2. With Paul the evidence is even stronger. In Acts 17, we find him speaking publicly to the Areopagus without disrespecting the Athenian beliefs. Also, in Acts 19:35-41, we find the clerk in Ephesus defending Paul and Silas:

The city clerk quieted the crowd and said: “Fellow Ephesians, doesn’t all the world know that the city of Ephesus is the guardian of the temple of the great Artemis and of her image, which fell from heaven? Therefore, since these facts are undeniable, you ought to calm down and not do anything rash. You have brought these men here, though they have neither robbed temples nor blasphemed our goddess. If, then, Demetrius and his fellow craftsmen have a grievance against anybody, the courts are open and there are proconsuls. They can press charges. If there is anything further you want to bring up, it must be settled in a legal assembly. As it is, we are in danger of being charged with rioting because of what happened today. In that case we would not be able to account for this commotion, since there is no reason for it.” After he had said this, he dismissed the assembly.

But there is more:

3.  There is no way that people will recognize the love of Christ in people seeking destruction of a people’s treasured structure. In a somewhat parallel even here in Baguio City a few years ago, pastors and missionaries were joyous that they had managed to prevent the building of a mosque in the city. But why be overjoyed? The blocking of such a building was very temporary, it was probably illegal in a country that supports freedom of religion, and certainly helped poison a positive of witness of Christians in the Muslim diaspora here.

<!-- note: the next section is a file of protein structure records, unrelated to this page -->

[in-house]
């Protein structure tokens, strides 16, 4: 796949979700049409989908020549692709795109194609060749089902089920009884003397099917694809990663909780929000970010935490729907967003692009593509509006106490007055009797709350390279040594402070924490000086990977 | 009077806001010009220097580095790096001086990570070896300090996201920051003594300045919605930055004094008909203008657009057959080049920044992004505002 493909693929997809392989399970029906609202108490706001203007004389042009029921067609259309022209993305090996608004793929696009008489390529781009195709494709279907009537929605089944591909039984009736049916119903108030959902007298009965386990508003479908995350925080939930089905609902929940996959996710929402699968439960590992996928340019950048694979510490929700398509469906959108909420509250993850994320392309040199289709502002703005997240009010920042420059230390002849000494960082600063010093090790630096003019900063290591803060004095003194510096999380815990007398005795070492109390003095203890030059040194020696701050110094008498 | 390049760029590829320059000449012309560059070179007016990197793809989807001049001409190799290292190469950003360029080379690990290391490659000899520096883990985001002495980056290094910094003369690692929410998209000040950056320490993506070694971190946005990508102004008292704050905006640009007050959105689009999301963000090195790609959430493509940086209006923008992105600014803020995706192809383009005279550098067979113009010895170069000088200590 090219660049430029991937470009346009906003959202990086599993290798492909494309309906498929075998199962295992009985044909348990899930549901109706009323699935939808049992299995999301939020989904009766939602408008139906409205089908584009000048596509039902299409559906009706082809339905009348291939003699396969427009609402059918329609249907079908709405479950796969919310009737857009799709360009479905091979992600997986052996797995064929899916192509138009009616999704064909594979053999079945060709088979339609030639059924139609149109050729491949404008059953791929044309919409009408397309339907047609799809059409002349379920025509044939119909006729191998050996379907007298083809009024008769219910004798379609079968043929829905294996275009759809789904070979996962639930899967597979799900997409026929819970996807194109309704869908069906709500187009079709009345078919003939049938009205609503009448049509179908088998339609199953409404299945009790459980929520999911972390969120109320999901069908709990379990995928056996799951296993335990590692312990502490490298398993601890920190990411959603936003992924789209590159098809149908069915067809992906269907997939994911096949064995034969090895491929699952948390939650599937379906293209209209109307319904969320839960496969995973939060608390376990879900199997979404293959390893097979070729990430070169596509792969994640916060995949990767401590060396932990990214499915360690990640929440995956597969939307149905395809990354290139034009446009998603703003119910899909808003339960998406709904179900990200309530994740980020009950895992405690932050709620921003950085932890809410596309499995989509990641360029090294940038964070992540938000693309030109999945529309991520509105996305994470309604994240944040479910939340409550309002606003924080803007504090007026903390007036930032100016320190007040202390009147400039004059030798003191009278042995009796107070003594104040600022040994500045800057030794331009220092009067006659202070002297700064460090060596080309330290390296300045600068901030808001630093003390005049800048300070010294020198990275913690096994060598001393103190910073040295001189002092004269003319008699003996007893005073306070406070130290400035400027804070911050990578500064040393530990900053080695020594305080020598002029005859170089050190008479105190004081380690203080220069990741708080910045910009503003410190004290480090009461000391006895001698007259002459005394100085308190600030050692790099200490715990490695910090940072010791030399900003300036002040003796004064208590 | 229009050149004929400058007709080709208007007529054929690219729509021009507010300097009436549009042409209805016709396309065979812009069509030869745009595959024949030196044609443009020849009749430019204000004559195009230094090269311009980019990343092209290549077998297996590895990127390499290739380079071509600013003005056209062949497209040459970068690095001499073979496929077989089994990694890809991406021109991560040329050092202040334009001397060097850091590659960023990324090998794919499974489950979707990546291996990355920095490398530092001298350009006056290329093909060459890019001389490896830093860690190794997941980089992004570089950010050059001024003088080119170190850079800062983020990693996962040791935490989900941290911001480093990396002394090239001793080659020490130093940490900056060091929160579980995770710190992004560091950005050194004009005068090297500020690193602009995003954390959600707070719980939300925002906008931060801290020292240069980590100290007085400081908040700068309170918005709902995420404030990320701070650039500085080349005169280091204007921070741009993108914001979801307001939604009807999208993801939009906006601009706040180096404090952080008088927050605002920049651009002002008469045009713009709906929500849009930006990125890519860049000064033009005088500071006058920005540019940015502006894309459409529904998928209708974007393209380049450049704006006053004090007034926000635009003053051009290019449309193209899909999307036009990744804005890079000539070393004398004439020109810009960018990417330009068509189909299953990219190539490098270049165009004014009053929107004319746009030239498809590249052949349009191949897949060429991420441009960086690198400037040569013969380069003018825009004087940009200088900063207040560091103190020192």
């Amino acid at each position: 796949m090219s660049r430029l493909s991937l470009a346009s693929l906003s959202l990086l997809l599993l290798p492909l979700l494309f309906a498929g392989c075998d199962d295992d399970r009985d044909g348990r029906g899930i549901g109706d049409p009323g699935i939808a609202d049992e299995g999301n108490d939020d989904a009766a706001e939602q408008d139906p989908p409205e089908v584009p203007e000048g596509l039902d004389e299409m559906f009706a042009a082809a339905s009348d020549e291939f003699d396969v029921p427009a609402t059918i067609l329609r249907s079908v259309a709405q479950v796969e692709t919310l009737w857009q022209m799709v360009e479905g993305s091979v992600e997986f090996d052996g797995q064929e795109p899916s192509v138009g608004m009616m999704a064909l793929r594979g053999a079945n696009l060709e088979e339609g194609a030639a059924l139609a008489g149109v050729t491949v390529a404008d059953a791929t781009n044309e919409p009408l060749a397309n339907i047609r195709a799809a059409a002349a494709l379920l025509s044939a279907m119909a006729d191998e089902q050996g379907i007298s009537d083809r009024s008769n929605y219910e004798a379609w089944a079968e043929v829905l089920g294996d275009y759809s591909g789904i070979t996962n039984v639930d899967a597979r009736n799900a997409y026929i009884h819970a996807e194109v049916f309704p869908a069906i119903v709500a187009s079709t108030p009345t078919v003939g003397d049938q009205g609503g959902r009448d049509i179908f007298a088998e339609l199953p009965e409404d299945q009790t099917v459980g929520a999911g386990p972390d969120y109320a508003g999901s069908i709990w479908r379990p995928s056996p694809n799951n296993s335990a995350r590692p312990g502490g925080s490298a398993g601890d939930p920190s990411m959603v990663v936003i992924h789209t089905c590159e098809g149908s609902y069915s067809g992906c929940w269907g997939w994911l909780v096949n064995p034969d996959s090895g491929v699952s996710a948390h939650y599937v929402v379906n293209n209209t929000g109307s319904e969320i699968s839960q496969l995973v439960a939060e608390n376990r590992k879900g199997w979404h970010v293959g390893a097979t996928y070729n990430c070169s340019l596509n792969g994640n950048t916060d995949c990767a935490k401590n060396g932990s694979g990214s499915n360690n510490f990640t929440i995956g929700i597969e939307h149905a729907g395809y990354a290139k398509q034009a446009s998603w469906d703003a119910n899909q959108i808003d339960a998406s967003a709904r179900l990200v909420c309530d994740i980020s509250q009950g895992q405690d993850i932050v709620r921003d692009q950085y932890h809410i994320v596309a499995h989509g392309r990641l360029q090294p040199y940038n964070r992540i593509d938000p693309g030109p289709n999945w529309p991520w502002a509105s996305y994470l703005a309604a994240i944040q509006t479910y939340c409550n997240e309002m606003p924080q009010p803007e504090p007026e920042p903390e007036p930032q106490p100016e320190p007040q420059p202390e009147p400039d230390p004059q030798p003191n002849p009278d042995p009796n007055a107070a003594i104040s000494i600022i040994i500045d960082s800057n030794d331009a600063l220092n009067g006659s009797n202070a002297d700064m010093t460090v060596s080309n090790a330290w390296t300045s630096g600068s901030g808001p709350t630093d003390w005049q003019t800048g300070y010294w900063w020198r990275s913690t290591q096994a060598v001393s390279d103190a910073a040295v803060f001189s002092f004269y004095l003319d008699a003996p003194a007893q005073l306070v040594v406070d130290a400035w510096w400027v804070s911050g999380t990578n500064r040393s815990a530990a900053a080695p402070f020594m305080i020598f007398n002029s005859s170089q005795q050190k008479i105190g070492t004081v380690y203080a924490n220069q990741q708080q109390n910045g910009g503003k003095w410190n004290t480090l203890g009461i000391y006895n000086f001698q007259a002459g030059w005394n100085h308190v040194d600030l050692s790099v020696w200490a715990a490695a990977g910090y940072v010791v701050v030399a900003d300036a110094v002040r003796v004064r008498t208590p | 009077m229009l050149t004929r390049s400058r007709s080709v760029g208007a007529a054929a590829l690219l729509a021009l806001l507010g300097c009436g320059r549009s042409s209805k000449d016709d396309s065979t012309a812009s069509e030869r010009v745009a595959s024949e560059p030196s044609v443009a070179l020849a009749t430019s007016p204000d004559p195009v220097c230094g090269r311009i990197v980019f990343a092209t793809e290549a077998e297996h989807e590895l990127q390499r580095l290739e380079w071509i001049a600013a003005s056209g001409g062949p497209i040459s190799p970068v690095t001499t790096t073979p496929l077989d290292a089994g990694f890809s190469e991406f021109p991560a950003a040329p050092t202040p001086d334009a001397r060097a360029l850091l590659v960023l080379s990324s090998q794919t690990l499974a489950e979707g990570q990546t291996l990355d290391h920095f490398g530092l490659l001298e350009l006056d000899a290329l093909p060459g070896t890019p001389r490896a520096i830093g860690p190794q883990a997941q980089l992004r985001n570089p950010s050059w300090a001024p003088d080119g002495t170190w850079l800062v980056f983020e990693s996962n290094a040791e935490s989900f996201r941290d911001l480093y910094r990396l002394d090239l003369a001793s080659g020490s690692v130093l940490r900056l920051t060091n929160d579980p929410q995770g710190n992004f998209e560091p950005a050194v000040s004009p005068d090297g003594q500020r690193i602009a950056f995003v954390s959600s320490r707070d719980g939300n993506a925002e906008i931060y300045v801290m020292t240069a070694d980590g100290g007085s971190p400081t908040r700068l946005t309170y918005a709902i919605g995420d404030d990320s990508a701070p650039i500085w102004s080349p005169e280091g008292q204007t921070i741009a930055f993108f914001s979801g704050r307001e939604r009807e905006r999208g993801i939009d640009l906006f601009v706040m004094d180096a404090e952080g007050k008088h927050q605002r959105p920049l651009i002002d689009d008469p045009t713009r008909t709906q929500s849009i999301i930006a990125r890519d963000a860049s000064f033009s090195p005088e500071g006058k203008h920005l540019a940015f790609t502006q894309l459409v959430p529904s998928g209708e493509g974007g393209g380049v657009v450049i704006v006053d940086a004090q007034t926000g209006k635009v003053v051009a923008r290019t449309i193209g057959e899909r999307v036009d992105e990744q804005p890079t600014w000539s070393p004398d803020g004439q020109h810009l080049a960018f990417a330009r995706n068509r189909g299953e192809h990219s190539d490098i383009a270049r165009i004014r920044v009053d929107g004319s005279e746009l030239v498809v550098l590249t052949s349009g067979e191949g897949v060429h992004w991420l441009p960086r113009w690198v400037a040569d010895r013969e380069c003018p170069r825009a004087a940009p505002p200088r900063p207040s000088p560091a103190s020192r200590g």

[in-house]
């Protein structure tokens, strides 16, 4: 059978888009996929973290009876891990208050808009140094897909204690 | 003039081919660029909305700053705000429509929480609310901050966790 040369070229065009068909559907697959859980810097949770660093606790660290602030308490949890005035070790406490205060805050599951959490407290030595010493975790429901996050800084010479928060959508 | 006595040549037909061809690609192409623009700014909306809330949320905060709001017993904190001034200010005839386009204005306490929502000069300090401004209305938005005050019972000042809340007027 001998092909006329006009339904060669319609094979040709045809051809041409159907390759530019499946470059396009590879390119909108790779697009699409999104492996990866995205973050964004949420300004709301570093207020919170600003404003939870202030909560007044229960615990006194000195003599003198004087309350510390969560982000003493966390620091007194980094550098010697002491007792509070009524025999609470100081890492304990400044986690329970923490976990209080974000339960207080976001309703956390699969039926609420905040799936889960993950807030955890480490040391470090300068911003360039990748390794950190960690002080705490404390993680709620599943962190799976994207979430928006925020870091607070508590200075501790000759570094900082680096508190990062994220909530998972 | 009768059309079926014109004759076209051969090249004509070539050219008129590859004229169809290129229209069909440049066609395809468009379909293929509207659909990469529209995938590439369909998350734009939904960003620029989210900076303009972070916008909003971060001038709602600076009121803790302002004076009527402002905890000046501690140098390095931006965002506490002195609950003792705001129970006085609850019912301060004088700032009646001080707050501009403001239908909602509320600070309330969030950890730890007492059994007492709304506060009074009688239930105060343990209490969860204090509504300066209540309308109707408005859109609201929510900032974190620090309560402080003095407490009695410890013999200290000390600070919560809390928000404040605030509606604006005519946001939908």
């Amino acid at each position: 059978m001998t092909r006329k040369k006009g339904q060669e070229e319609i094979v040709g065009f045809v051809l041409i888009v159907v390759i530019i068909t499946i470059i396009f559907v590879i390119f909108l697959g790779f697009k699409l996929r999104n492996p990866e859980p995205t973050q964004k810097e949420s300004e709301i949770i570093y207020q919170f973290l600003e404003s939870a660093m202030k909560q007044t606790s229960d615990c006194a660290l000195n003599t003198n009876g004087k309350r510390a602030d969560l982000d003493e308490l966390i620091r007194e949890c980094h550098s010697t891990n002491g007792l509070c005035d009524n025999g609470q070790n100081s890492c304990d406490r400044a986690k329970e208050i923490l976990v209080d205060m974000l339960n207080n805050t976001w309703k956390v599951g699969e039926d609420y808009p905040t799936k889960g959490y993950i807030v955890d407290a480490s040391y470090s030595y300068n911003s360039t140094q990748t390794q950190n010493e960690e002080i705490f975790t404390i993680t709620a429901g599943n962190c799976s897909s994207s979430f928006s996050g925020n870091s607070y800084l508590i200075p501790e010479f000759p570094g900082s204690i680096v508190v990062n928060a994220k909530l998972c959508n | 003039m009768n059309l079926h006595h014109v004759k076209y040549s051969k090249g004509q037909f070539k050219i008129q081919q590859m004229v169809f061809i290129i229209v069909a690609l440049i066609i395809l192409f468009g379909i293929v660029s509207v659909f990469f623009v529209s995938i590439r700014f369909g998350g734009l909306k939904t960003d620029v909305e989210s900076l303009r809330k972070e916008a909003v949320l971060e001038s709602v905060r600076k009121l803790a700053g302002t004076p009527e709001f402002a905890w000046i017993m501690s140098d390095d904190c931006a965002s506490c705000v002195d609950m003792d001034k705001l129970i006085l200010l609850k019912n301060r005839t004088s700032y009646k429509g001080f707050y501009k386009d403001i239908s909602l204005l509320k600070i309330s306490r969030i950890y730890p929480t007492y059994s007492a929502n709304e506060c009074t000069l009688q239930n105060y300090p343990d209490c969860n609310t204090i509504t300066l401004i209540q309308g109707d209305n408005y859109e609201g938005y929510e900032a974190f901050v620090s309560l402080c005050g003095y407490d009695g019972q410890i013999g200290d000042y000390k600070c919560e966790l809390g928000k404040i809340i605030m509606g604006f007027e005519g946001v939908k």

4.  It is inconsistent with the Golden Rule. If one is bothered by others attacking, destroying, or praying against church buildings, than one should certainly not take any of those stances against other houses of worship.

I think that if they truly felt the need to pray against the Hindu temple, they could have done so quietly and privately. Why hamper Christian ministry by behaving publicly in such a disrespectful manner?

(By the way, I do strongly recommend A. Scott Moreau’s book. It is a great expansion of Bevan’s book on Contextual Theology. One can click on the title after the top quote to get more info on it.)

7 Rules of Dialoguing